The Ole Ball Game

I need to know how to manage players egos

by Robert Ryan
(Sacramento, CA )

We Have All Been Here!

We Have All Been Here!

We Have All Been Here! Not a Bad Philosophy!

Bob asked: I manage players who are 52+ years of age.


I know that ball players need a certain amount of "swagger" but I need to know how to manage their egos.

It is hard for me to make a player who is 63 years old and pitching, that he can no longer toss a ball 80 MPH (i.e. you can't teach an old dog new tricks). Beleive me these players are competitive and still love the game, and can still play, but they seem to forget that with age they don't possess the same amount of skill as when they were younger.

Not only has age slowed them down but some do have some medical issues now.

I just want these guys to relax, have fun, and just enjoy being a kid again each Sunday, from mid March to the end of August.

My other conccern is the players still push themselves (for the team), and I try to emphasize they could possibly injure themselves. We might be older now, but the desire to win, and be competitive, has not left any of us.


Rick answered: Bob, thank you for your question.

I would like to tip my hat to you and your players, as well as all those everywhere who continue to play the game as long as is physically possible to do so.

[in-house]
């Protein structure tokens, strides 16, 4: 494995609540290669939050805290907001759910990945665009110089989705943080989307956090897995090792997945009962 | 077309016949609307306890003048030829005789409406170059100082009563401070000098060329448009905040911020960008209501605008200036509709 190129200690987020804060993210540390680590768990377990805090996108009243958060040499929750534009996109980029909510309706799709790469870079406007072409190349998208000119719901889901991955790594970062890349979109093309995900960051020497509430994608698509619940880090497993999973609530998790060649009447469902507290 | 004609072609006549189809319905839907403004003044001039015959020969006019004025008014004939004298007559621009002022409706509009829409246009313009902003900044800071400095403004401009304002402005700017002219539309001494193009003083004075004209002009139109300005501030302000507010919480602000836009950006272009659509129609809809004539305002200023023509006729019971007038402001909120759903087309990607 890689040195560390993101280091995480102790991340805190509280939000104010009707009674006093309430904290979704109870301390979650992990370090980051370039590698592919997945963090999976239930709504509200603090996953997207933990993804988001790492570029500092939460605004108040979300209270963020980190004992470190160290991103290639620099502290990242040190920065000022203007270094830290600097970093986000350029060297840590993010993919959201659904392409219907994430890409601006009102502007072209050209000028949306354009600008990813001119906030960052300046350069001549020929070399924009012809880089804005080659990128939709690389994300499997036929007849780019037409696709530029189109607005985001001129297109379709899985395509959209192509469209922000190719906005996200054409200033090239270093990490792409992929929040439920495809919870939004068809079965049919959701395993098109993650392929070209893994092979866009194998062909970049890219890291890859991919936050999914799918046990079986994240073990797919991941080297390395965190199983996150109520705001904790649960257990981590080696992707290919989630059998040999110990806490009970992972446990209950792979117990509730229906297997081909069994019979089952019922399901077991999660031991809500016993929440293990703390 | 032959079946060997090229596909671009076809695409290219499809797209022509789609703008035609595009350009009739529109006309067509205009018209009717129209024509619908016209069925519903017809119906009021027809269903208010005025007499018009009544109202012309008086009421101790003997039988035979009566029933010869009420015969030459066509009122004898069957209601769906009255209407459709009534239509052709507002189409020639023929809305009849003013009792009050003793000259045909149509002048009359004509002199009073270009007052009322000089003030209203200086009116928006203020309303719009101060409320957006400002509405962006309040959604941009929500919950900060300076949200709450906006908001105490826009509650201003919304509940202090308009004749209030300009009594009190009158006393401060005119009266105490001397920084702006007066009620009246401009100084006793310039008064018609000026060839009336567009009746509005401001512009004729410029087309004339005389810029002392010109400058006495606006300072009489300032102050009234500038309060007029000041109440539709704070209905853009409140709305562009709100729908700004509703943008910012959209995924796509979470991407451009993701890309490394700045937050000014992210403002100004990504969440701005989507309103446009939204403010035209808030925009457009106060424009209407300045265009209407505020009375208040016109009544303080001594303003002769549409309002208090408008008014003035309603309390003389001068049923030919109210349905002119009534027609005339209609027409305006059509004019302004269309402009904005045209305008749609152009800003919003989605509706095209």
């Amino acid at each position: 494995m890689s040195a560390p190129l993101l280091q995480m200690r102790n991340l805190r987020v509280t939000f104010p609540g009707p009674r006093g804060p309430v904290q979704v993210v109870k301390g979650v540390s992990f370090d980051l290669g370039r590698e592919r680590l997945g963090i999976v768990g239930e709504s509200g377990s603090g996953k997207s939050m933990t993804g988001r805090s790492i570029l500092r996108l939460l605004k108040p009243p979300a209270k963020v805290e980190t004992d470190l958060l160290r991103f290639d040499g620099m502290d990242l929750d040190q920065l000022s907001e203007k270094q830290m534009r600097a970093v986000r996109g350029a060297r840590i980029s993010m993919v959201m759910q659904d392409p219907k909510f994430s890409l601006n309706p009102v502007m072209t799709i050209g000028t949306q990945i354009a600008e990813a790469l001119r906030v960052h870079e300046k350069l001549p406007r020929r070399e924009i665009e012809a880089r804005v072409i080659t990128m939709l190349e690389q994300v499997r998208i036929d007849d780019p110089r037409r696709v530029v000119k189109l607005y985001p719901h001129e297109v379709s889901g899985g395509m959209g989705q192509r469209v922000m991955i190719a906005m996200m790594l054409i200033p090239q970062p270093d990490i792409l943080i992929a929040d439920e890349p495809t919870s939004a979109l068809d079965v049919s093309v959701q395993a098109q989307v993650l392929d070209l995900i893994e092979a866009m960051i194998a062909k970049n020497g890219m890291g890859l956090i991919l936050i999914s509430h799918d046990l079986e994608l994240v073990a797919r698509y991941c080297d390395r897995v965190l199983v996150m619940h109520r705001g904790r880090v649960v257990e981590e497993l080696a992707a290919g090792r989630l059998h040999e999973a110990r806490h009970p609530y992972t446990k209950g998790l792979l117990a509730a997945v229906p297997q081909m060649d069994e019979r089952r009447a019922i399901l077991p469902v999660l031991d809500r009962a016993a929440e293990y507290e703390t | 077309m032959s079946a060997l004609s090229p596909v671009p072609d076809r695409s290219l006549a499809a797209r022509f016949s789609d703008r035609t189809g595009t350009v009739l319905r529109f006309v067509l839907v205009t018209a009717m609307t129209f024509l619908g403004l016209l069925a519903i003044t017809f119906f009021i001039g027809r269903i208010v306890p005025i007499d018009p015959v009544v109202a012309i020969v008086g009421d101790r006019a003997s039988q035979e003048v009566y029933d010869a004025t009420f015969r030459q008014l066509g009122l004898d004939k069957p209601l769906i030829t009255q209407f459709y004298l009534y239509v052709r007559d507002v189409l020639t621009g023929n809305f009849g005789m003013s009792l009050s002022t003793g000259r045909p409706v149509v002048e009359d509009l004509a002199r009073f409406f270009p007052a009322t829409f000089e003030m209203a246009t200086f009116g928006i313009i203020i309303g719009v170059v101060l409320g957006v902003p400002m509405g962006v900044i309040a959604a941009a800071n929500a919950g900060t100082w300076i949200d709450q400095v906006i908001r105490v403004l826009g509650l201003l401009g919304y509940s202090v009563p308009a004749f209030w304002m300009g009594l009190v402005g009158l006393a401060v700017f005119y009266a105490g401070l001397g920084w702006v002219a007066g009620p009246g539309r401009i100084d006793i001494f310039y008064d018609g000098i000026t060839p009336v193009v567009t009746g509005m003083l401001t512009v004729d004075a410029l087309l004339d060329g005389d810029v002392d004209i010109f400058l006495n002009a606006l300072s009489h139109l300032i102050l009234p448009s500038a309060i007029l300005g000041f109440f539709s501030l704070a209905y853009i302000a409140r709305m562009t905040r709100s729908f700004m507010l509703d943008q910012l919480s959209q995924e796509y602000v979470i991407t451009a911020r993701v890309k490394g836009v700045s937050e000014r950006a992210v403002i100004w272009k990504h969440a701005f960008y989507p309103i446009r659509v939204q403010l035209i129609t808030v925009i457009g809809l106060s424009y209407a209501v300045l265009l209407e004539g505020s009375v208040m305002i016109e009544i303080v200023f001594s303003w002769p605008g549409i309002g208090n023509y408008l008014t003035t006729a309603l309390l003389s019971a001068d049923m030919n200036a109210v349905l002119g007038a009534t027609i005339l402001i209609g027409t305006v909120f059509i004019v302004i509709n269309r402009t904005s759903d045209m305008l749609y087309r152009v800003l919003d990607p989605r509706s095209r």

Once we caught that "baseball fever," there was no cure except more baseball. While there is always some physical risk as we get older, the positive endorphins created can do so much for our self esteem.

While your pitcher, at 63 will not duplicate his youthful physical abilities, he is attempting to get out players of like age at 52 plus. Their hitting skills have diminished as well. No matter what velocity a pitcher is throwing at, they gets outs by throwing strikes and changing speeds. It is the same game, played at a slower pace. It isn't velocity he should be seeking, he should draw on that wealth of knowledge he has stored in his experiences, on how to get hitter's out. A bigger mental challenge at this point in time, less physical.

Your players, as well as yourself are out there every Sunday from Mid-March to the end of August because it brings it all back, the spirit of competition, team unity, physical and mental challenges, elation and disappointment; coping once again with both, between those magical foul lines and emotional dimensions of the greatest game ever invented.

Playing the game provides us all with a confidence that we can still work through what life, or the game has to throw at us.

There is a serenity on a baseball field, or inside a baseball stadium, that isn't always available in other venues. Sometimes hard to describe to those who haven't experienced it; but it is there.

Much more than just a game, baseball quietly prepares and educates us for life, providing experiences and memories that last a lifetime.

Your guys will push their limits more than they probably should; if they are still playing they don't know any other way.

Sounds like you have a great group to work with. Good luck with your season.

Yours in baseball,

Rick














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